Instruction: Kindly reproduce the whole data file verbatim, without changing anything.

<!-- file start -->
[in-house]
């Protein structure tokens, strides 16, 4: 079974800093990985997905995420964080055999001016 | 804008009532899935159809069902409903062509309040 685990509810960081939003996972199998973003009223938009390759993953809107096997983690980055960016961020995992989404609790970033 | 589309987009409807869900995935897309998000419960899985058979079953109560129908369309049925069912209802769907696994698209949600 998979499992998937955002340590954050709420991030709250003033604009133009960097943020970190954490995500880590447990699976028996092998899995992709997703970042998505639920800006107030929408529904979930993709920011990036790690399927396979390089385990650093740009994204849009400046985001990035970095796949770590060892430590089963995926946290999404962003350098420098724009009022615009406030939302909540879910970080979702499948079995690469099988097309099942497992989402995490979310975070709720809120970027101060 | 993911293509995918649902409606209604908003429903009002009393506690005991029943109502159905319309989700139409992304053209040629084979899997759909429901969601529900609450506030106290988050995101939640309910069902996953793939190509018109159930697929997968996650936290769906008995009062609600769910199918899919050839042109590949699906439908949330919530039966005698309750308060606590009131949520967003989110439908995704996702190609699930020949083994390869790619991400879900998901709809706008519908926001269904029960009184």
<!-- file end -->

[in-house]
């Protein structure tokens, strides 16, 4: 079974800093990985997905995420964080055999001016 | 804008009532899935159809069902409903062509309040 685990509810960081939003996972199998973003009223938009390759993953809107096997983690980055960016961020995992989404609790970033 | 589309987009409807869900995935897309998000419960899985058979079953109560129908369309049925069912209802769907696994698209949600 998979499992998937955002340590954050709420991030709250003033604009133009960097943020970190954490995500880590447990699976028996092998899995992709997703970042998505639920800006107030929408529904979930993709920011990036790690399927396979390089385990650093740009994204849009400046985001990035970095796949770590060892430590089963995926946290999404962003350098420098724009009022615009406030939302909540879910970080979702499948079995690469099988097309099942497992989402995490979310975070709720809120970027101060 | 993911293509995918649902409606209604908003429903009002009393506690005991029943109502159905319309989700139409992304053209040629084979899997759909429901969601529900609450506030106290988050995101939640309910069902996953793939190509018109159930697929997968996650936290769906008995009062609600769910199918899919050839042109590949699906439908949330919530039966005698309750308060606590009131949520967003989110439908995704996702190609699930020949083994390869790619991400879900998901709809706008519908926001269904029960009184």